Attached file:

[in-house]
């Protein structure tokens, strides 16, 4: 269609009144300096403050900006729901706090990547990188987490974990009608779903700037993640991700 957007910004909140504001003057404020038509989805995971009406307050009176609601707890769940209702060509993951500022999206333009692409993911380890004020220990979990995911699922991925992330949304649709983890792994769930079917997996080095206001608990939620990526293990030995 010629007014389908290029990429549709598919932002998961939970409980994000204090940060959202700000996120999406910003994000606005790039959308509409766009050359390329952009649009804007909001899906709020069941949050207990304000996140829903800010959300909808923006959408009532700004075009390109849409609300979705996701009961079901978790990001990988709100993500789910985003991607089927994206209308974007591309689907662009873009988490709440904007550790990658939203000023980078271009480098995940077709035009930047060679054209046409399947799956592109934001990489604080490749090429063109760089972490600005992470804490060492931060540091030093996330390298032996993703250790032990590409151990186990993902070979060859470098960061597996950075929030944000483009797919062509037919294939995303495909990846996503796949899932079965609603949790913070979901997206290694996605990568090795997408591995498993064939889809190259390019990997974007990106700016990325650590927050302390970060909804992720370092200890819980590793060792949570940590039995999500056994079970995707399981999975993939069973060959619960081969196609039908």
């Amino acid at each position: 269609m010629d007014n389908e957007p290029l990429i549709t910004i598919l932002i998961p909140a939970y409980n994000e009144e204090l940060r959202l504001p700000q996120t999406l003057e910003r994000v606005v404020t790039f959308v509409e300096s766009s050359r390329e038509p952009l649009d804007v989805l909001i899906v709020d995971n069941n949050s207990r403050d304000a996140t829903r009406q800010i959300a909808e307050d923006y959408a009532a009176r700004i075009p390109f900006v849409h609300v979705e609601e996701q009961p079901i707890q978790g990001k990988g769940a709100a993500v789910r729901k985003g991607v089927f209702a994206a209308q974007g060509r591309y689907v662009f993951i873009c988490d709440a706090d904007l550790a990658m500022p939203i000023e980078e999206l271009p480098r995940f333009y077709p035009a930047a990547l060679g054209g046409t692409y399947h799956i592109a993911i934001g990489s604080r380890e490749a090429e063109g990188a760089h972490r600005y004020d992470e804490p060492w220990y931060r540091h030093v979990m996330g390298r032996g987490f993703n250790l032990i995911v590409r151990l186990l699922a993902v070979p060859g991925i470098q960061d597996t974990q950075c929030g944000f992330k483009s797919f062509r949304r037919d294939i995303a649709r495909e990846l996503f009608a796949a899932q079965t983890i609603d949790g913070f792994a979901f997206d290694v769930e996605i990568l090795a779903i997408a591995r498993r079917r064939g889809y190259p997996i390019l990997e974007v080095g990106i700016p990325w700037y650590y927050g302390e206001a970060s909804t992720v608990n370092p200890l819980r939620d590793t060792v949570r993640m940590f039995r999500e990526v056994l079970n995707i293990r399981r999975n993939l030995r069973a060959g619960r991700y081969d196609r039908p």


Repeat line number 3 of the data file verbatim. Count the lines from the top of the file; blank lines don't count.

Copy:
């Amino acid at each position: 269609m010629d007014n389908e957007p290029l990429i549709t910004i598919l932002i998961p909140a939970y409980n994000e009144e204090l940060r959202l504001p700000q996120t999406l003057e910003r994000v606005v404020t790039f959308v509409e300096s766009s050359r390329e038509p952009l649009d804007v989805l909001i899906v709020d995971n069941n949050s207990r403050d304000a996140t829903r009406q800010i959300a909808e307050d923006y959408a009532a009176r700004i075009p390109f900006v849409h609300v979705e609601e996701q009961p079901i707890q978790g990001k990988g769940a709100a993500v789910r729901k985003g991607v089927f209702a994206a209308q974007g060509r591309y689907v662009f993951i873009c988490d709440a706090d904007l550790a990658m500022p939203i000023e980078e999206l271009p480098r995940f333009y077709p035009a930047a990547l060679g054209g046409t692409y399947h799956i592109a993911i934001g990489s604080r380890e490749a090429e063109g990188a760089h972490r600005y004020d992470e804490p060492w220990y931060r540091h030093v979990m996330g390298r032996g987490f993703n250790l032990i995911v590409r151990l186990l699922a993902v070979p060859g991925i470098q960061d597996t974990q950075c929030g944000f992330k483009s797919f062509r949304r037919d294939i995303a649709r495909e990846l996503f009608a796949a899932q079965t983890i609603d949790g913070f792994a979901f997206d290694v769930e996605i990568l090795a779903i997408a591995r498993r079917r064939g889809y190259p997996i390019l990997e974007v080095g990106i700016p990325w700037y650590y927050g302390e206001a970060s909804t992720v608990n370092p200890l819980r939620d590793t060792v949570r993640m940590f039995r999500e990526v056994l079970n995707i293990r399981r999975n993939l030995r069973a060959g619960r991700y081969d196609r039908p």